Posted on Friday 9 July 2021
Professor Manu Shankar-Hari
Treating hospitalised COVID-19 patients with drugs that block the effects of an over reactive immune system reduces the risk of death, according to a new study.
Professor Manu Shankar-Hari, a critical care consultant at Guy’s and St Thomas’, was lead author for this research that was co-ordinated by the World Health Organisation (WHO).
The findings have prompted new World Health Organization recommendations to use the treatment in patients with severe or critical COVID-19, along with corticosteroids, which reduce inflammation throughout the body. The body-wide inflammation caused by the immune system is one of the main reasons why COVID-19 is so dangerous. The study looked at the effect of drugs which block an immune molecule called interleukin-6 (IL-6). The researchers analysed information on almost 11,000 patients who participated in 27 trials of IL-6 blocking treatments from 28 countries. The studies compared the effect of IL-6 blockers to placebo or usual care, including steroid treatments.
Treating patients with IL-6 blockers saved four additional lives for every 100 hospitalised patients.
One of the areas this study looked at was the effect of combining IL-6 blocking drugs and the existing steroid treatments. It found that the drugs tocilizumab and sarilumab were even more effective when given to patients who were also receiving steroid treatments.
The study included information on 10,930 patients, of whom 6,449 randomly received IL-6 blockers. The other 4,481 received usual care or placebo.
The study showed that hospitalised COVID-19 patients treated with IL-6 blocking drugs had a 22% risk of dying within 28 days. This was a lower risk when compared to 25% for those receiving usual care or a placebo.
Professor Manu Shankar-Hari, critical care consultant at Guy’s and St Thomas’, Professor of critical care medicine at King’s College London and a NIHR clinician scientist, said: “COVID-19 is a serious illness. Our research shows that interleukin-6 antagonists reduce deaths from COVID-19 and prevent progression to severe illness needing breathing support with a ventilator.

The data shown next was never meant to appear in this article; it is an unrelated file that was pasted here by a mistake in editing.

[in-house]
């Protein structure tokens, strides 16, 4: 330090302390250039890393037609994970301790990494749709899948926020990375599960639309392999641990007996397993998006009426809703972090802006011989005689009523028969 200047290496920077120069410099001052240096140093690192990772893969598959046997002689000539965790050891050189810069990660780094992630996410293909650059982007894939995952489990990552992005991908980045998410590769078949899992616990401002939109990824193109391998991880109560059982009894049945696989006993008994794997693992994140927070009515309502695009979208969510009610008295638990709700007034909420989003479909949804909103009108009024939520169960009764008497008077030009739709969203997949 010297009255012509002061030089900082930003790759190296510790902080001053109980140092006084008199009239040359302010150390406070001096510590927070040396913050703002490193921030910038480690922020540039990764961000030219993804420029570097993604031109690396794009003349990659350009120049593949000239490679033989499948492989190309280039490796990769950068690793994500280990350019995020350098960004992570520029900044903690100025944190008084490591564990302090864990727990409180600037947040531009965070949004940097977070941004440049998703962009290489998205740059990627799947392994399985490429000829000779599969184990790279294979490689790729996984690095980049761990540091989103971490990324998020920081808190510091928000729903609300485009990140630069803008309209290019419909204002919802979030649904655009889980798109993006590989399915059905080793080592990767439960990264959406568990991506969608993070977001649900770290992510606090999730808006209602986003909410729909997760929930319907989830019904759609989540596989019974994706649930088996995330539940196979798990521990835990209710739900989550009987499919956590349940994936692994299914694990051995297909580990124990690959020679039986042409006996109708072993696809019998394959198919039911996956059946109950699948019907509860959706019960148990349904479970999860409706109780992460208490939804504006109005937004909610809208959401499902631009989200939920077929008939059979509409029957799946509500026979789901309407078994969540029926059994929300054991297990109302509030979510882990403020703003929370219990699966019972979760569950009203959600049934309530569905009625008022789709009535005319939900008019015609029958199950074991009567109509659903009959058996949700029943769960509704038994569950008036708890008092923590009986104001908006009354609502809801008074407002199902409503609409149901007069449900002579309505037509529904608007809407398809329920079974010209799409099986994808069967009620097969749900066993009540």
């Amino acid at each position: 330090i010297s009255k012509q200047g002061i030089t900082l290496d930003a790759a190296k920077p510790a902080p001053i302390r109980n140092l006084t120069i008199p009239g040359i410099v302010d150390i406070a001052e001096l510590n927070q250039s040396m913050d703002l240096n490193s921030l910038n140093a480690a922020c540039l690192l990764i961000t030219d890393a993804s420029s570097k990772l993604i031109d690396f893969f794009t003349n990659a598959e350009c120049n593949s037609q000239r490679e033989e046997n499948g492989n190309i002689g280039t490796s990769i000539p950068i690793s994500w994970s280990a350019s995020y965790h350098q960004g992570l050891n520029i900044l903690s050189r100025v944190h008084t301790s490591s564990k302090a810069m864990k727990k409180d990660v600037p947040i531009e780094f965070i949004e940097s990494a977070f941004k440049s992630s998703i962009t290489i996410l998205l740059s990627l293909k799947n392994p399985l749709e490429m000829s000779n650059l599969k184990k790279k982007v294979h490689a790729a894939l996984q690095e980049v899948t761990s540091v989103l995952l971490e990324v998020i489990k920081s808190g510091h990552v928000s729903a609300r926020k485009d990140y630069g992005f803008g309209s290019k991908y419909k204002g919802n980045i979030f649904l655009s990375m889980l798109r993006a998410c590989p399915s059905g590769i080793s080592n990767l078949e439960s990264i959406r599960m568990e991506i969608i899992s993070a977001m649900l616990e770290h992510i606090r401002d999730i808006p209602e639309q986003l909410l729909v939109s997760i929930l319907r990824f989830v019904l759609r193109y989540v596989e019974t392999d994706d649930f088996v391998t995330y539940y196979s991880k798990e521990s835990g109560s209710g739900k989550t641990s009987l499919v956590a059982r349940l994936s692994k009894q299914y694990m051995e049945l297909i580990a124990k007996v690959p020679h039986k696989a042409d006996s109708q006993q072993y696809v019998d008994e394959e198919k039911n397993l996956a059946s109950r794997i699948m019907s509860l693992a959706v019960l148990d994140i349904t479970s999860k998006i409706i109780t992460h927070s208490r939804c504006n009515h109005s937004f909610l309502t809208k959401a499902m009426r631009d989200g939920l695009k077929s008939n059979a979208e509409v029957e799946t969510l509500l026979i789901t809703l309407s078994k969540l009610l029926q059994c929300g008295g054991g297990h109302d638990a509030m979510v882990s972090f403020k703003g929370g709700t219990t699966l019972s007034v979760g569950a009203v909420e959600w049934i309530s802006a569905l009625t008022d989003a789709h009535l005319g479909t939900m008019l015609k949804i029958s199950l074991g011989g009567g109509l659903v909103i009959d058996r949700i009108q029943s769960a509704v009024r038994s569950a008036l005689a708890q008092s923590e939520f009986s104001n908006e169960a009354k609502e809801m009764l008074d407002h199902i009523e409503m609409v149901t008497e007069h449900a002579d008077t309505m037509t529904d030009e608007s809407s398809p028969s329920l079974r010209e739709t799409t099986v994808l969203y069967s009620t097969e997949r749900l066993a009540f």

“Interleukin-6 antagonists appear even more effective when used alongside corticosteroids. Our research findings reflect the incredible research effort from scientists worldwide since the start of the pandemic. On a personal note, I am grateful to the patients and their families for their willingness to participate in research during these challenging times.”
Dr Janet Diaz, lead for clinical management, WHO Health Emergencies, said: “Bringing together the results of trials conducted around the world is one of the best ways to find treatments that will help more people survive COVID-19. We have updated our clinical care treatment guidance to reflect this latest development.
“While science has delivered, we must now turn our attention to access. Given the extent of global vaccine inequity, people in the lowest income countries will be the ones most at risk of severe and critical COVID-19. Those are the people these drugs need to reach.” Claire Vale, principal research fellow at the MRC Clinical Trials Unit at UCL said: “These results, which will lead to better outcomes for patients hospitalized with COVID-19, reflect a huge global effort. Bringing together this information in such a short space of time has only been possible thanks to the overwhelming commitment of all the doctors and teams who ran the trials, and of course, the patients who took part in them.”
The paper was published in the Journal of the American Medical Association.